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20/7/17

Top cloud security controls you should be using @CSOOnline

Cloud Security






Top cloud security controls you should be using | CSO Online Another day, another data breach because of poorly configured cloud-based systems. The latest incident, in which up to 6 million customer details for Verizon’s United States customers was exposed, is yet another reminder both the cloud provider and the organization share the responsibility for cloud security.

There is a misconception that the cloud service provider is in charge of securing the cloud environment. That is only half the story. Cloud security providers such as Amazon, Microsoft and Google take care of security for their physical data centers and the server hardware the virtual machines run on, but leave the individual customer in charge of protecting the virtual machines and applications. Cloud providers offer an array of security services and tools to secure customer workloads, but the administrator has to actually implement the necessary defenses. It doesn’t matter what kind of security defenses the cloud provider has in place if the customers don’t protect their own networks, users and applications.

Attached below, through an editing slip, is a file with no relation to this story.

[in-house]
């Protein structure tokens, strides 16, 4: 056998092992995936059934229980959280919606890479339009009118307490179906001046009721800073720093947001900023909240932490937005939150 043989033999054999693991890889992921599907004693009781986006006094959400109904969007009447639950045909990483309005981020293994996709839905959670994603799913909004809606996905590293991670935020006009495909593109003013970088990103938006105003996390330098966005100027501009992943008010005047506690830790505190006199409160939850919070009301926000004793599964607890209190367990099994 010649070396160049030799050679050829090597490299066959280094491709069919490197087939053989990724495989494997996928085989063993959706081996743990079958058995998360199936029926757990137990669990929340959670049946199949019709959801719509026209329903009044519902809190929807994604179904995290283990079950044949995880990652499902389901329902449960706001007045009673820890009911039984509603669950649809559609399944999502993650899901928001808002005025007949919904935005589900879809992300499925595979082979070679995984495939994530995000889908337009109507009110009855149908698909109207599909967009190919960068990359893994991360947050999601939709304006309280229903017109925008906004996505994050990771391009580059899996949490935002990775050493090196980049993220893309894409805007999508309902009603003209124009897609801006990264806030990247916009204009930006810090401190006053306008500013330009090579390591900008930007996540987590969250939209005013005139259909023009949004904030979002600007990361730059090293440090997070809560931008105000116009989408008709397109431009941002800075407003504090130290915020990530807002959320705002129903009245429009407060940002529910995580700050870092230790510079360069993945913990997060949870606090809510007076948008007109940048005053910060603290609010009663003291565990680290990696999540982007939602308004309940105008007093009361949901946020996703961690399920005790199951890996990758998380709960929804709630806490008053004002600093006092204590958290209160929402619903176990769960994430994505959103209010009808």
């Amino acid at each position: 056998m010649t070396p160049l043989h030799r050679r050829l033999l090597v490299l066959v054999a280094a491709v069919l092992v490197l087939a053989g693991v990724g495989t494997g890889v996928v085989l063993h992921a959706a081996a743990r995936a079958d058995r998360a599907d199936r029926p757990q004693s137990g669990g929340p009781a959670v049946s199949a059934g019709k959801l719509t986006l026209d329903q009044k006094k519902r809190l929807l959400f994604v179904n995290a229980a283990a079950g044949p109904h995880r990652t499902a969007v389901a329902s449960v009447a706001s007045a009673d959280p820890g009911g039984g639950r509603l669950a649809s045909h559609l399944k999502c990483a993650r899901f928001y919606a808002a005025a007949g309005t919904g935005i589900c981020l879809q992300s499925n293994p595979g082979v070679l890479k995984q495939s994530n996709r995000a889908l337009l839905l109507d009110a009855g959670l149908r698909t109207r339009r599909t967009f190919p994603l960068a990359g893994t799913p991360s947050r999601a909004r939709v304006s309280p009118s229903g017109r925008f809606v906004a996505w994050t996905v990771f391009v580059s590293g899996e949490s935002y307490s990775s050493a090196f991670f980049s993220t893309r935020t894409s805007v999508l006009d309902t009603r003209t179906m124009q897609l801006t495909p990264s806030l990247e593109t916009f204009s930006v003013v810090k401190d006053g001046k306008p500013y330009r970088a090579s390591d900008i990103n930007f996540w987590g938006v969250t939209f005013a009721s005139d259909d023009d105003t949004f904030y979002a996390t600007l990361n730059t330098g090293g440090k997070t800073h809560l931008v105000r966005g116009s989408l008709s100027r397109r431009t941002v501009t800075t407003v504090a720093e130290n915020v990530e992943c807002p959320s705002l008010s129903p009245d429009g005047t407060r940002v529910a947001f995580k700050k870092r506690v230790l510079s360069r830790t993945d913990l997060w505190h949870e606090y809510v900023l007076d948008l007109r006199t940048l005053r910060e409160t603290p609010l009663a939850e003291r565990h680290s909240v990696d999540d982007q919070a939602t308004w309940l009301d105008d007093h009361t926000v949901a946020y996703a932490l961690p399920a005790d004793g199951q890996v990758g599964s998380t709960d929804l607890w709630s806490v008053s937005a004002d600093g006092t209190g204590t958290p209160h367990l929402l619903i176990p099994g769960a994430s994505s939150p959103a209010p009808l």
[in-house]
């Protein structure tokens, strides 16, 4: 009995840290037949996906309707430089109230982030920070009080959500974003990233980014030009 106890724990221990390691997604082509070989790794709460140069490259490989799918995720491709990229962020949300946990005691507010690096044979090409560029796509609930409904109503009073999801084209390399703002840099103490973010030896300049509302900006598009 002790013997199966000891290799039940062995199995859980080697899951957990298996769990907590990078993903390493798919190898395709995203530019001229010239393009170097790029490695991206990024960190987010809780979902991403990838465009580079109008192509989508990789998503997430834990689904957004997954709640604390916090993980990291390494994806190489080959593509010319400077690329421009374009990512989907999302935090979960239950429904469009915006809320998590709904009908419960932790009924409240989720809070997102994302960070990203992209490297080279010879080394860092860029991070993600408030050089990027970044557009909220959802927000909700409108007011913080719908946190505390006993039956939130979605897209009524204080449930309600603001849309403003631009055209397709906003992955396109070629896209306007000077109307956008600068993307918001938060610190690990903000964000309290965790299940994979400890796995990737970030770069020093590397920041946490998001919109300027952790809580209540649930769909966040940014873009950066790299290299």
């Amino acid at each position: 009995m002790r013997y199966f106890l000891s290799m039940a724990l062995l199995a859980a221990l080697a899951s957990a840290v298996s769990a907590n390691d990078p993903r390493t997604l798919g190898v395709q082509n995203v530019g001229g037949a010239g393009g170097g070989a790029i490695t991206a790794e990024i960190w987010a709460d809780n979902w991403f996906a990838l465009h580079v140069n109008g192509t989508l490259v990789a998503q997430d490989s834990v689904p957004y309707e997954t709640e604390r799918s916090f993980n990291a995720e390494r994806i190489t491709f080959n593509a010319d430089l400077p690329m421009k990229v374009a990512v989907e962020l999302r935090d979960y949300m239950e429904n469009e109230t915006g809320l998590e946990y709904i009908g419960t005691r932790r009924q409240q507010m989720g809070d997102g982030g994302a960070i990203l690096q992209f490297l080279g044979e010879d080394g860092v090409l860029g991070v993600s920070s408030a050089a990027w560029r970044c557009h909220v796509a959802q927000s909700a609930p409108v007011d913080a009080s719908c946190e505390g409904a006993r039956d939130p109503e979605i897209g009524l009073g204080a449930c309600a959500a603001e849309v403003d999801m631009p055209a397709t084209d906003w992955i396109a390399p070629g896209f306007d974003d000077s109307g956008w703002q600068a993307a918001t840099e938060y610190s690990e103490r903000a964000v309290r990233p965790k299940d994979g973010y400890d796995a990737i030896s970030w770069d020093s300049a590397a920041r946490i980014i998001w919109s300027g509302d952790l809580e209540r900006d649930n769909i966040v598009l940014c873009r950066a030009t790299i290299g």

A third-party service provider handled Verizon’s back-office and call center operations and stored all customer call data, which included names, addresses, phone numbers, and account PIN codes of every Verizon customer that called the call center over the past six months, in an Amazon Web Service (AWS) Simple Storage Service (S3) data store. The data collection was meant to help improve customer service experience, but because the S3 bucket was incorrectly configured to allow external access, anyone patient enough to work out the web address would have been able to download the information. Scammers who got their hands on the data would be able to pose as an any Verizon customer on a call and gain access to customer accounts.

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